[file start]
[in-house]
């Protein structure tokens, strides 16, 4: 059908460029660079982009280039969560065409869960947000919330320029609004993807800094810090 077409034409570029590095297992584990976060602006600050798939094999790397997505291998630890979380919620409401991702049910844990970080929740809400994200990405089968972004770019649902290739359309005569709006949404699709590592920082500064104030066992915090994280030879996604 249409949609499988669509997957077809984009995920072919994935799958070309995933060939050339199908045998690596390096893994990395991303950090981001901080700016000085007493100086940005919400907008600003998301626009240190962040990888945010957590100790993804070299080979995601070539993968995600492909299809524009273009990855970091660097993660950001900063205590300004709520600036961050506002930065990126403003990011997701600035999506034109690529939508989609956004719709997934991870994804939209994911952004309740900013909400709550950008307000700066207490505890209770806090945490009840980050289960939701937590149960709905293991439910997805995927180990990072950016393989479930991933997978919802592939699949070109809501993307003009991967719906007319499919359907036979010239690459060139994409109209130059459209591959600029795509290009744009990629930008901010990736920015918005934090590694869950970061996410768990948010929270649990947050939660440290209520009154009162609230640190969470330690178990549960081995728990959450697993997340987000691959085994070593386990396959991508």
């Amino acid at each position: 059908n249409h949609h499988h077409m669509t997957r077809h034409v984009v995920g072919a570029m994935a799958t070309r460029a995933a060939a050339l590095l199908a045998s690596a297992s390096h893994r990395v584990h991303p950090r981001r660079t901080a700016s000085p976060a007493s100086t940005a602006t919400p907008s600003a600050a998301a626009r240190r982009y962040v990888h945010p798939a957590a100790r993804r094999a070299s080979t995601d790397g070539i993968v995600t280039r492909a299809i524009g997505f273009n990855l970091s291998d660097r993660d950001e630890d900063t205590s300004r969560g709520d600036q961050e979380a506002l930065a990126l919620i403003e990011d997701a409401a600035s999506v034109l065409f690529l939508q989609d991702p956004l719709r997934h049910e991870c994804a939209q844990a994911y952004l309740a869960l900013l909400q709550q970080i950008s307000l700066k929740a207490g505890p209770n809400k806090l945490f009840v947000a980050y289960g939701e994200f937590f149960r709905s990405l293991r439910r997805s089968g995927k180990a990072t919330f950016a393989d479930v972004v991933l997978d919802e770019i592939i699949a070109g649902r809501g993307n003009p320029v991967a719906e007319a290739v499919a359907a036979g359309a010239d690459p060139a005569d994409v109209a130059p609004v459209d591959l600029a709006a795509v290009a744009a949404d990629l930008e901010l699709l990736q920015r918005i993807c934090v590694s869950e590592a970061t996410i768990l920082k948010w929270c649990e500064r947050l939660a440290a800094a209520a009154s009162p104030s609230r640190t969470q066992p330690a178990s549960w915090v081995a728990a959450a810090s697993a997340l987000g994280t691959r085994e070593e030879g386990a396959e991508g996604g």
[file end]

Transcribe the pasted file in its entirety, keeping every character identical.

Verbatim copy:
[in-house]
């Protein structure tokens, strides 16, 4: 059908460029660079982009280039969560065409869960947000919330320029609004993807800094810090 077409034409570029590095297992584990976060602006600050798939094999790397997505291998630890979380919620409401991702049910844990970080929740809400994200990405089968972004770019649902290739359309005569709006949404699709590592920082500064104030066992915090994280030879996604 249409949609499988669509997957077809984009995920072919994935799958070309995933060939050339199908045998690596390096893994990395991303950090981001901080700016000085007493100086940005919400907008600003998301626009240190962040990888945010957590100790993804070299080979995601070539993968995600492909299809524009273009990855970091660097993660950001900063205590300004709520600036961050506002930065990126403003990011997701600035999506034109690529939508989609956004719709997934991870994804939209994911952004309740900013909400709550950008307000700066207490505890209770806090945490009840980050289960939701937590149960709905293991439910997805995927180990990072950016393989479930991933997978919802592939699949070109809501993307003009991967719906007319499919359907036979010239690459060139994409109209130059459209591959600029795509290009744009990629930008901010990736920015918005934090590694869950970061996410768990948010929270649990947050939660440290209520009154009162609230640190969470330690178990549960081995728990959450697993997340987000691959085994070593386990396959991508």
């Amino acid at each position: 059908n249409h949609h499988h077409m669509t997957r077809h034409v984009v995920g072919a570029m994935a799958t070309r460029a995933a060939a050339l590095l199908a045998s690596a297992s390096h893994r990395v584990h991303p950090r981001r660079t901080a700016s000085p976060a007493s100086t940005a602006t919400p907008s600003a600050a998301a626009r240190r982009y962040v990888h945010p798939a957590a100790r993804r094999a070299s080979t995601d790397g070539i993968v995600t280039r492909a299809i524009g997505f273009n990855l970091s291998d660097r993660d950001e630890d900063t205590s300004r969560g709520d600036q961050e979380a506002l930065a990126l919620i403003e990011d997701a409401a600035s999506v034109l065409f690529l939508q989609d991702p956004l719709r997934h049910e991870c994804a939209q844990a994911y952004l309740a869960l900013l909400q709550q970080i950008s307000l700066k929740a207490g505890p209770n809400k806090l945490f009840v947000a980050y289960g939701e994200f937590f149960r709905s990405l293991r439910r997805s089968g995927k180990a990072t919330f950016a393989d479930v972004v991933l997978d919802e770019i592939i699949a070109g649902r809501g993307n003009p320029v991967a719906e007319a290739v499919a359907a036979g359309a010239d690459p060139a005569d994409v109209a130059p609004v459209d591959l600029a709006a795509v290009a744009a949404d990629l930008e901010l699709l990736q920015r918005i993807c934090v590694s869950e590592a970061t996410i768990l920082k948010w929270c649990e500064r947050l939660a440290a800094a209520a009154s009162p104030s609230r640190t969470q066992p330690a178990s549960w915090v081995a728990a959450a810090s697993a997340l987000g994280t691959r085994e070593e030879g386990a396959e991508g996604g």